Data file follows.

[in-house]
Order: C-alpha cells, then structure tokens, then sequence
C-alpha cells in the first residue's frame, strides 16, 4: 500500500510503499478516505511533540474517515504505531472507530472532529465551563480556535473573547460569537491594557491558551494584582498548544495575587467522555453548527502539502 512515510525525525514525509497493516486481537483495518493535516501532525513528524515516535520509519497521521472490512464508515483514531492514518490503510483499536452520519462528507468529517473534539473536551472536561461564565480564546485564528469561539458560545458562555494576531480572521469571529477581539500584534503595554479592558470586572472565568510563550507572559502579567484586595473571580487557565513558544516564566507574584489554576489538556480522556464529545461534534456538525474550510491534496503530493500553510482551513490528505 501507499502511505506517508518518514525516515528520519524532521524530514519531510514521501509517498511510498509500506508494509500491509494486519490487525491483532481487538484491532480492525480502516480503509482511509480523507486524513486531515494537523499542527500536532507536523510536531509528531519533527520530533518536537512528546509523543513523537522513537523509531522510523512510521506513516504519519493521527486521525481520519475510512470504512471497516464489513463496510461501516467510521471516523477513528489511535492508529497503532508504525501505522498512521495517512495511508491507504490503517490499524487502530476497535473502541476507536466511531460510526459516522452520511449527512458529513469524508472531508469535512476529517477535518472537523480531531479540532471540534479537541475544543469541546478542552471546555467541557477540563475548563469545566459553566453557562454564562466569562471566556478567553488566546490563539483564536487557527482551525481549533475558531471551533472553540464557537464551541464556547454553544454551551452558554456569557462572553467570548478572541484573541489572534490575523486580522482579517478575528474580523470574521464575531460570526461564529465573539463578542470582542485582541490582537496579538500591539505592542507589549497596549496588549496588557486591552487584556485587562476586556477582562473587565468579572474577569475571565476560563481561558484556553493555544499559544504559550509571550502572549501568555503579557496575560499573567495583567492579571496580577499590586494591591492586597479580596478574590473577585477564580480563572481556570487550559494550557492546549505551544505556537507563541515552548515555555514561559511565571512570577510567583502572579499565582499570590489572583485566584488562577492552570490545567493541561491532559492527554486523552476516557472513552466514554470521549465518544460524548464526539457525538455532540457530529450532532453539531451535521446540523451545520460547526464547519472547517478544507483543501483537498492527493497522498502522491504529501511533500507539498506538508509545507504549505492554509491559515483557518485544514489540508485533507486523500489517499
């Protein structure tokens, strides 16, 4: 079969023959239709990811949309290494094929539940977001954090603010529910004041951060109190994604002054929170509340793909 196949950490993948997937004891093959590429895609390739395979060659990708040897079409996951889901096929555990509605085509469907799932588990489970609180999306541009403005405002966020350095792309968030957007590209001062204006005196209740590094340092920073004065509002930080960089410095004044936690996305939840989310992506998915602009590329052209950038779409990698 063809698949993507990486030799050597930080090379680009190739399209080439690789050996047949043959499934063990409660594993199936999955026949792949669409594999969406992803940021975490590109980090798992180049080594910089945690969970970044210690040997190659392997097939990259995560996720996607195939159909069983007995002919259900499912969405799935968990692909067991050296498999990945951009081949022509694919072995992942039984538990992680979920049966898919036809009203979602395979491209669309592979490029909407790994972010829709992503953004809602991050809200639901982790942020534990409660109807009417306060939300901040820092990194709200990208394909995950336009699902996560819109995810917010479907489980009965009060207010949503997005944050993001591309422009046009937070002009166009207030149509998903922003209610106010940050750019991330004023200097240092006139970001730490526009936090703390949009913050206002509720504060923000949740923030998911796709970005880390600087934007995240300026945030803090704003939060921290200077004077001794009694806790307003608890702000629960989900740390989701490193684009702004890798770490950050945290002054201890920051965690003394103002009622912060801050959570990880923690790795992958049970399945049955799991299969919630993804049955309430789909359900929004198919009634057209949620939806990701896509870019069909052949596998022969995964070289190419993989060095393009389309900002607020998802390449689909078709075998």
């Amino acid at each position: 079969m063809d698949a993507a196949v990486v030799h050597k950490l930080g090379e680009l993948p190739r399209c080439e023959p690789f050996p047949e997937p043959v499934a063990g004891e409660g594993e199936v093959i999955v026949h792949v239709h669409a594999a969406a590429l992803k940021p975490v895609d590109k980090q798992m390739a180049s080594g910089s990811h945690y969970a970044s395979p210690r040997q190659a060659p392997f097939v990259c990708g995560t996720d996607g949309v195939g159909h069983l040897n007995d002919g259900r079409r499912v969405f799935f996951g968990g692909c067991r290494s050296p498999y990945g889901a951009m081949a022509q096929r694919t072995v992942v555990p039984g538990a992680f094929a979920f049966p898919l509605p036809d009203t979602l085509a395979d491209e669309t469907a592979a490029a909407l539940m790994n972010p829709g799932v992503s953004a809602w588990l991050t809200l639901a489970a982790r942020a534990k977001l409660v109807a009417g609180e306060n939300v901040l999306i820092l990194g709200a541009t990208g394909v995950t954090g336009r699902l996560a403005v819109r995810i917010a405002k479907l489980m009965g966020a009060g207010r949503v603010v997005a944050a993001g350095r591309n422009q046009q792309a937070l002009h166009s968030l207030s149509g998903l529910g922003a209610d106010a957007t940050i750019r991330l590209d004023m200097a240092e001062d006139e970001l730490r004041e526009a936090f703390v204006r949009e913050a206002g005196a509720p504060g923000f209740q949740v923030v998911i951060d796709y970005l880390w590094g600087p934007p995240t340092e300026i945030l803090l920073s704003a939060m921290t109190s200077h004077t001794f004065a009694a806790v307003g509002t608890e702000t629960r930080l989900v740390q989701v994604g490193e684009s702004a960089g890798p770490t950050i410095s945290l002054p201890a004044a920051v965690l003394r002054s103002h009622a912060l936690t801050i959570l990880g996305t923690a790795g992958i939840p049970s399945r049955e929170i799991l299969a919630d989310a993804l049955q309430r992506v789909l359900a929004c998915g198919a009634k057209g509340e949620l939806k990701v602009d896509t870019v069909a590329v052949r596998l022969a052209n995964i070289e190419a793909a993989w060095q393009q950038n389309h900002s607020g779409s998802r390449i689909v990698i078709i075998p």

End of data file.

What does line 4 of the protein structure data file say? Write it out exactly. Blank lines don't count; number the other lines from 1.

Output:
């Protein structure tokens, strides 16, 4: 079969023959239709990811949309290494094929539940977001954090603010529910004041951060109190994604002054929170509340793909 196949950490993948997937004891093959590429895609390739395979060659990708040897079409996951889901096929555990509605085509469907799932588990489970609180999306541009403005405002966020350095792309968030957007590209001062204006005196209740590094340092920073004065509002930080960089410095004044936690996305939840989310992506998915602009590329052209950038779409990698 063809698949993507990486030799050597930080090379680009190739399209080439690789050996047949043959499934063990409660594993199936999955026949792949669409594999969406992803940021975490590109980090798992180049080594910089945690969970970044210690040997190659392997097939990259995560996720996607195939159909069983007995002919259900499912969405799935968990692909067991050296498999990945951009081949022509694919072995992942039984538990992680979920049966898919036809009203979602395979491209669309592979490029909407790994972010829709992503953004809602991050809200639901982790942020534990409660109807009417306060939300901040820092990194709200990208394909995950336009699902996560819109995810917010479907489980009965009060207010949503997005944050993001591309422009046009937070002009166009207030149509998903922003209610106010940050750019991330004023200097240092006139970001730490526009936090703390949009913050206002509720504060923000949740923030998911796709970005880390600087934007995240300026945030803090704003939060921290200077004077001794009694806790307003608890702000629960989900740390989701490193684009702004890798770490950050945290002054201890920051965690003394103002009622912060801050959570990880923690790795992958049970399945049955799991299969919630993804049955309430789909359900929004198919009634057209949620939806990701896509870019069909052949596998022969995964070289190419993989060095393009389309900002607020998802390449689909078709075998």